Pier trust is launched on a wave of goodwill


SUPPORTERS of Bognor Regis Pier have formally launched their bid to create a bright future for the landmark.

About 200 people attended Sunday’s launch of the new trust (September 1), which will lead attempts to get funding for the historic structure.

The trust hopes to own the pier, with the support of current owner John Ayers, if it can work with the town council and others to secure the funding needed for the extensive and ongoing maintenance.

Trust chairman and town mayor Paul Wells said: “Sunday’s Caribbean party to launch the trust was a fantastic success. It was better than I expected.

“It was our first event and it was good to see so many people supporting what we want to do.”

The four-and-a-half-hour event on the pier’s top deck featured a steel band, limbo dancer and a hog roast.

The trust has resulted from the Friends of Bognor Regis Pier which was formed earlier this year to galvanise the general wish to see the pier improved.

The first step of the trust will be to meet with Bognor Regis Town Council next Tuesday (September 10) to discuss setting up a board of representatives to compile an expression of interest to the Heritage Lottery Fund.

This will state the desire to seek up to £5m for work on the pier and the Picturedrome cinema, which is owned by the council.

If the fund backs the idea, it will appoint an officer to oversee the board’s efforts and give a small grant to enable initial proposals to be produced.

Approval of these plans will need to be followed by a more detailed bid for cash before any grant is awarded.

Cllr Wells said: “I would hope the expression of interest will be submitted by the end of this month.

“It will outline what we intend to achieve with the pier.

“If that is successful, we will submit a detailed set of proposals later on.

“It is early days at the moment, and it will take several years to achieve our goals. We don’t want people thinking this is going to be quick but we have to start somewhere.

“Our initial goal is to secure the pier in its current length and build a small end to it. Our second phase will be to extend the pier.”

The trust and friends have coincidentally caught the national mood in favour of communities taking control of their piers.

Co-operatives UK has said Britain’s 57 piers are in crisis because of the soaring costs of running them.

Its recent report highlights the situation and offers a blueprint for their future revival as co-operatively-owned assets for the benefit of their local areas.

The example of Hastings is used, and Bognor’s pier fans have already met those involved with that campaign.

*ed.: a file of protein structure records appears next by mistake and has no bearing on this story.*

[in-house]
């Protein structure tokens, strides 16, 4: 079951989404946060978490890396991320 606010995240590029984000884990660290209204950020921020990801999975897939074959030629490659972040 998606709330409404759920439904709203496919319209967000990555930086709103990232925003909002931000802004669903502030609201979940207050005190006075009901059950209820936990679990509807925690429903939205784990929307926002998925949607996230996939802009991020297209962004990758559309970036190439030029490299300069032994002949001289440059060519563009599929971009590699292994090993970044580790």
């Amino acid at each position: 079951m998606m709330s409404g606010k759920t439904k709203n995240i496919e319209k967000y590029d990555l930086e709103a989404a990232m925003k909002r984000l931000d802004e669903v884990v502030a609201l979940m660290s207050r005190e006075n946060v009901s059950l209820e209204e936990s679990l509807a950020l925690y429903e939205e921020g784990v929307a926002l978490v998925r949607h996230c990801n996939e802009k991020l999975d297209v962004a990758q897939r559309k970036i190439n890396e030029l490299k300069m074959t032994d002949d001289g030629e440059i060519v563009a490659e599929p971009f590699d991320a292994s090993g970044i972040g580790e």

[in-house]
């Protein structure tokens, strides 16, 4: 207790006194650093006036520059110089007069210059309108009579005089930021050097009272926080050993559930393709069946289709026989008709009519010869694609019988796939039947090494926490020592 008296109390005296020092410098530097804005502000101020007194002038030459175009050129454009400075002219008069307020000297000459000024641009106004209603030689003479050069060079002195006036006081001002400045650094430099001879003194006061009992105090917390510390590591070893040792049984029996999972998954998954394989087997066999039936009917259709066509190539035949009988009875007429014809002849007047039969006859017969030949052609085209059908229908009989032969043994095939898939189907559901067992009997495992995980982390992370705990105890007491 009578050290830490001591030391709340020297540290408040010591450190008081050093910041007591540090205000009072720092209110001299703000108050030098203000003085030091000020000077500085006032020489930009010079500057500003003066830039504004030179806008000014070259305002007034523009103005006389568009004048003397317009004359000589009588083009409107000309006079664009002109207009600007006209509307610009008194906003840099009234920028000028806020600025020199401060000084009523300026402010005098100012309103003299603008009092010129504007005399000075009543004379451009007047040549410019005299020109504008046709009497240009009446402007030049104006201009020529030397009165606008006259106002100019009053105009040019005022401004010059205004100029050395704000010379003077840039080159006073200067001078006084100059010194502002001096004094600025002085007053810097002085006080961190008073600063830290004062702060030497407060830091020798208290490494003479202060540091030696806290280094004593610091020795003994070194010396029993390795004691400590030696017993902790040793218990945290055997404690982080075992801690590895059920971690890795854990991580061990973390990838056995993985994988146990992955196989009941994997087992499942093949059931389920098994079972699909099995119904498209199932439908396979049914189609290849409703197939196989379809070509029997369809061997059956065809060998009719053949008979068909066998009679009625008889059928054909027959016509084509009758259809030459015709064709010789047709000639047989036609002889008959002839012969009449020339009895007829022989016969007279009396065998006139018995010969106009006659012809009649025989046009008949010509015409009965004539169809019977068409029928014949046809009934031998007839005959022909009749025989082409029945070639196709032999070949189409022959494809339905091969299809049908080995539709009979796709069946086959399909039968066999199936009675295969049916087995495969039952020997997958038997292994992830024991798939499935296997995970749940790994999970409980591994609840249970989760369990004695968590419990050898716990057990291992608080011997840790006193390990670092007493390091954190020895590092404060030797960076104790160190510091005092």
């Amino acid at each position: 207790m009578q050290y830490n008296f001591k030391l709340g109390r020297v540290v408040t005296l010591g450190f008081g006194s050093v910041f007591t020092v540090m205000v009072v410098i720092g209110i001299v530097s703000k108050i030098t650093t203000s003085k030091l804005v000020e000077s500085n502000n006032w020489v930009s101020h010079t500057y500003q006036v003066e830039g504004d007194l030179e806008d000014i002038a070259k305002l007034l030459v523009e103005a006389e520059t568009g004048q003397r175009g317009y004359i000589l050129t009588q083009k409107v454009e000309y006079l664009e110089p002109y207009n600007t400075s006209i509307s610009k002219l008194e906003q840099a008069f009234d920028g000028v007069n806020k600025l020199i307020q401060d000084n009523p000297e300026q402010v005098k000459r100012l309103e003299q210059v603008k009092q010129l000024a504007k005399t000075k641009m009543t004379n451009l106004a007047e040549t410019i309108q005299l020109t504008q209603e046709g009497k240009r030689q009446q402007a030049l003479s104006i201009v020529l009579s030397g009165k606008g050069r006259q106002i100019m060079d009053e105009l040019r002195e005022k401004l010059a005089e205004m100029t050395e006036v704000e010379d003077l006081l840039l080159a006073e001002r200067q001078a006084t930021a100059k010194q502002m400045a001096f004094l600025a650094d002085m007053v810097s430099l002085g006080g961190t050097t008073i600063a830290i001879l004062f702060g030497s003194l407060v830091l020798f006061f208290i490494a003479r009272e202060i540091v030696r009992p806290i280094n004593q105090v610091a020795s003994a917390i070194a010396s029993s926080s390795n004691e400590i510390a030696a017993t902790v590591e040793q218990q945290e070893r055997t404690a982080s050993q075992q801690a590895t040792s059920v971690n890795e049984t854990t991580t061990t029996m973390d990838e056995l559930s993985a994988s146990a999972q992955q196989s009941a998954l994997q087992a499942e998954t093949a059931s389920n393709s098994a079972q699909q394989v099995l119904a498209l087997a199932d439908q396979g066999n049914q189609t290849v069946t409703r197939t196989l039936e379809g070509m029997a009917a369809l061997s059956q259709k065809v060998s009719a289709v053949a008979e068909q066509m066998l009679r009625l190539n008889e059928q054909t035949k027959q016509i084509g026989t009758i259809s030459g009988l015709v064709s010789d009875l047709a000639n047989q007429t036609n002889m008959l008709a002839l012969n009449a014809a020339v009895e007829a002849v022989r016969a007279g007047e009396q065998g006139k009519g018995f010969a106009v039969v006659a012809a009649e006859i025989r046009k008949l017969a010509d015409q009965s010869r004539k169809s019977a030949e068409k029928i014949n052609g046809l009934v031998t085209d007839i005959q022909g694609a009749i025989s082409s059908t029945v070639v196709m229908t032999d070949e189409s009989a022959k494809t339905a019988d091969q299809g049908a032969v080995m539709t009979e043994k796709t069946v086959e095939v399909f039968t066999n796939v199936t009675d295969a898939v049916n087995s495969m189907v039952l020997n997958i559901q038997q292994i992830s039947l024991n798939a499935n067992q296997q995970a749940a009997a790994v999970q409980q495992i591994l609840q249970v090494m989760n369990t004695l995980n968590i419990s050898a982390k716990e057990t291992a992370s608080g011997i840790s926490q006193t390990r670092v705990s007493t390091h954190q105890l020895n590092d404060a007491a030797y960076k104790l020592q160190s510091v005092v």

Anthony Wills, of the National Piers Society, was at the trust’s launch.

The Prince’s Foundation could also get involved in the work to restore the pier.

Backing for new trust

WIDESPREAD backing has been given to the new trust for Bognor Regis Pier.

Its vice-chairman Nick Stuart-Nicolson said: “We had nothing but good wishes from people at the launch.

“We’re grateful to all the sponsors, both large and small companies, who helped to make the event such a success. It’s all very encouraging and bodes well for the future.

“This shows the amount of support there is surrounding the pier. We can only benefit from this backing and we hope it will continue as we go through the process to secure the future of the pier for our town.”

Bognor Regis Town Council’s Glenna Frost said: “The council wants to set up a board and work with the pier trust.

“We want to move forward and put in this expression of interest. It’s all looking very positive.”

Mr Ayers has owned the pier, a grade II-listed building from 1865, since 1996 and has maintained the seaward structure. He has agreed to sell it to the trust for a nominal sum.

He is the latest in a series of private owners of the pier, which was built by the private Bognor Promenade Company for £5,000.

It has only been in public hands for 32 years – between 1876 and 1908 – when the Urban Board took it on.

The structure has suffered badly from the effects of the sea. Storm damage in 1964 and 1965 caused the pavilion, which had been opened in 1900, to fall into the sea.

A further 60 feet of decking was also removed from the seaward end in 2008 because of safety concerns.

The pier had been weakened in the second world war when it was chopped in two to hamper an invasion from the Germans. The pier was taken over the Royal Navy and became the observation station, HMS St Barbara.

A plaque which commemorates this role has been installed on the front of the pier.

It is remembered each Armed Forces Day in June with a ceremony attended by a naval representative.

Co-operative model seen as way forward

CO-OPERATIVES UK has called for a fast-track compulsory transfer process to rescue important community and heritage assets such as Bognor Regis Pier.

It also wants to see a presumption in favour of local communities taking ownership of them.

A report from the organisation states Britain’s 57 piers are under threat from the corrosive sea water and the need for costly maintenance.

John Penrose MP, the coalition minister for tourism and heritage, said: “For piers across the country, exposed at times to sea and weather, there is a real challenge in meeting the high financial costs of upkeep and insurance.

“I applaud the search for new solutions to our national assets that can harness the passion and commitment that comes with co-operative and community models.”

The report says co-operative ownership of piers offers a blueprint for their future.